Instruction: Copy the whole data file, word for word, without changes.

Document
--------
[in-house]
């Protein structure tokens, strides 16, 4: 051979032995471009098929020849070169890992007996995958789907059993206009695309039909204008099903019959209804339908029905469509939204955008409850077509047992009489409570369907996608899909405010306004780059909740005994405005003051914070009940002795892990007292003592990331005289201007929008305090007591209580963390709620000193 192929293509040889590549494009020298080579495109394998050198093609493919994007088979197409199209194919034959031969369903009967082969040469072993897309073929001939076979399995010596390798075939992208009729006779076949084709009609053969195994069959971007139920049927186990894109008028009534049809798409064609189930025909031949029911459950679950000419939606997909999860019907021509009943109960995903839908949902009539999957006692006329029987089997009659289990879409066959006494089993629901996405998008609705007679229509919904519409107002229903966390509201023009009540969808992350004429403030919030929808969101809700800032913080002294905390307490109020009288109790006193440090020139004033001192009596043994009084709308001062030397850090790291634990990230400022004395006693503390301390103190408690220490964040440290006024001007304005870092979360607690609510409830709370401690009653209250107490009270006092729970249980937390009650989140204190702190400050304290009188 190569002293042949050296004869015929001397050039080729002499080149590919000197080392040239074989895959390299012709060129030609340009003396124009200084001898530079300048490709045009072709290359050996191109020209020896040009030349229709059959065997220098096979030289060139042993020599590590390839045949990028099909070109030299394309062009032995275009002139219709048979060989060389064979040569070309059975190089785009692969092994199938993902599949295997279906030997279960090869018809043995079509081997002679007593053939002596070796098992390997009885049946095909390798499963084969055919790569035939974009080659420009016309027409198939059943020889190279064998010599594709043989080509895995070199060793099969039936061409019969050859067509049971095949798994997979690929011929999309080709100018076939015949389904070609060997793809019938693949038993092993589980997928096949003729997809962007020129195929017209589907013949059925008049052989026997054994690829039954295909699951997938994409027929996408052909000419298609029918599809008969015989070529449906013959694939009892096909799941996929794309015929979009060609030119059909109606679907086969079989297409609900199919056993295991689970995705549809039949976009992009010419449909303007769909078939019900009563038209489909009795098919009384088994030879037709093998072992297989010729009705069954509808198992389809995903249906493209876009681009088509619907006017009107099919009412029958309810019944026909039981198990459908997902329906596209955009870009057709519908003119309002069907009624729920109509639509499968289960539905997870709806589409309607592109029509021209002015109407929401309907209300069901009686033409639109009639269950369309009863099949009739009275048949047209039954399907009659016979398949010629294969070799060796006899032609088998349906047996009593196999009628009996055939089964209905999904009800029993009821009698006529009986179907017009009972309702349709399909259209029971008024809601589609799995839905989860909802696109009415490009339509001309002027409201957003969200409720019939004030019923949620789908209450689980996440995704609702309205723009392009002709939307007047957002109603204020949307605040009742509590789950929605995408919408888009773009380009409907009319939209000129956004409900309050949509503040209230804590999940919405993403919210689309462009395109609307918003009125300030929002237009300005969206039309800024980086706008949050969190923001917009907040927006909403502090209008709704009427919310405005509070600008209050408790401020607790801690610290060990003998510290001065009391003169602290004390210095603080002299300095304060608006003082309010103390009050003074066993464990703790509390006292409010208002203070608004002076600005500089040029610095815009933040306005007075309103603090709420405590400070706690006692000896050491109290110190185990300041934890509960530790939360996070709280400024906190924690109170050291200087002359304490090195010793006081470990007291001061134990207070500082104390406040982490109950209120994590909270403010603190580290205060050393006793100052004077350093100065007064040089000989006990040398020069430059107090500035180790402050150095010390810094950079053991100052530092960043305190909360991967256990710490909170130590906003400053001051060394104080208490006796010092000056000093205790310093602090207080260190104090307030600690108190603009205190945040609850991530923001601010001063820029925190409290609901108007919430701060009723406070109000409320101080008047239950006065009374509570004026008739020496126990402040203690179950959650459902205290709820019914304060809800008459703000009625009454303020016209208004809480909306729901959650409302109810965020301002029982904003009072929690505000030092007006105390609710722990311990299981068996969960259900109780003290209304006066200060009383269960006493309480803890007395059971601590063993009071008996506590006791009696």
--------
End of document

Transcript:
[in-house]
């Protein structure tokens, strides 16, 4: 051979032995471009098929020849070169890992007996995958789907059993206009695309039909204008099903019959209804339908029905469509939204955008409850077509047992009489409570369907996608899909405010306004780059909740005994405005003051914070009940002795892990007292003592990331005289201007929008305090007591209580963390709620000193 192929293509040889590549494009020298080579495109394998050198093609493919994007088979197409199209194919034959031969369903009967082969040469072993897309073929001939076979399995010596390798075939992208009729006779076949084709009609053969195994069959971007139920049927186990894109008028009534049809798409064609189930025909031949029911459950679950000419939606997909999860019907021509009943109960995903839908949902009539999957006692006329029987089997009659289990879409066959006494089993629901996405998008609705007679229509919904519409107002229903966390509201023009009540969808992350004429403030919030929808969101809700800032913080002294905390307490109020009288109790006193440090020139004033001192009596043994009084709308001062030397850090790291634990990230400022004395006693503390301390103190408690220490964040440290006024001007304005870092979360607690609510409830709370401690009653209250107490009270006092729970249980937390009650989140204190702190400050304290009188 190569002293042949050296004869015929001397050039080729002499080149590919000197080392040239074989895959390299012709060129030609340009003396124009200084001898530079300048490709045009072709290359050996191109020209020896040009030349229709059959065997220098096979030289060139042993020599590590390839045949990028099909070109030299394309062009032995275009002139219709048979060989060389064979040569070309059975190089785009692969092994199938993902599949295997279906030997279960090869018809043995079509081997002679007593053939002596070796098992390997009885049946095909390798499963084969055919790569035939974009080659420009016309027409198939059943020889190279064998010599594709043989080509895995070199060793099969039936061409019969050859067509049971095949798994997979690929011929999309080709100018076939015949389904070609060997793809019938693949038993092993589980997928096949003729997809962007020129195929017209589907013949059925008049052989026997054994690829039954295909699951997938994409027929996408052909000419298609029918599809008969015989070529449906013959694939009892096909799941996929794309015929979009060609030119059909109606679907086969079989297409609900199919056993295991689970995705549809039949976009992009010419449909303007769909078939019900009563038209489909009795098919009384088994030879037709093998072992297989010729009705069954509808198992389809995903249906493209876009681009088509619907006017009107099919009412029958309810019944026909039981198990459908997902329906596209955009870009057709519908003119309002069907009624729920109509639509499968289960539905997870709806589409309607592109029509021209002015109407929401309907209300069901009686033409639109009639269950369309009863099949009739009275048949047209039954399907009659016979398949010629294969070799060796006899032609088998349906047996009593196999009628009996055939089964209905999904009800029993009821009698006529009986179907017009009972309702349709399909259209029971008024809601589609799995839905989860909802696109009415490009339509001309002027409201957003969200409720019939004030019923949620789908209450689980996440995704609702309205723009392009002709939307007047957002109603204020949307605040009742509590789950929605995408919408888009773009380009409907009319939209000129956004409900309050949509503040209230804590999940919405993403919210689309462009395109609307918003009125300030929002237009300005969206039309800024980086706008949050969190923001917009907040927006909403502090209008709704009427919310405005509070600008209050408790401020607790801690610290060990003998510290001065009391003169602290004390210095603080002299300095304060608006003082309010103390009050003074066993464990703790509390006292409010208002203070608004002076600005500089040029610095815009933040306005007075309103603090709420405590400070706690006692000896050491109290110190185990300041934890509960530790939360996070709280400024906190924690109170050291200087002359304490090195010793006081470990007291001061134990207070500082104390406040982490109950209120994590909270403010603190580290205060050393006793100052004077350093100065007064040089000989006990040398020069430059107090500035180790402050150095010390810094950079053991100052530092960043305190909360991967256990710490909170130590906003400053001051060394104080208490006796010092000056000093205790310093602090207080260190104090307030600690108190603009205190945040609850991530923001601010001063820029925190409290609901108007919430701060009723406070109000409320101080008047239950006065009374509570004026008739020496126990402040203690179950959650459902205290709820019914304060809800008459703000009625009454303020016209208004809480909306729901959650409302109810965020301002029982904003009072929690505000030092007006105390609710722990311990299981068996969960259900109780003290209304006066200060009383269960006493309480803890007395059971601590063993009071008996506590006791009696």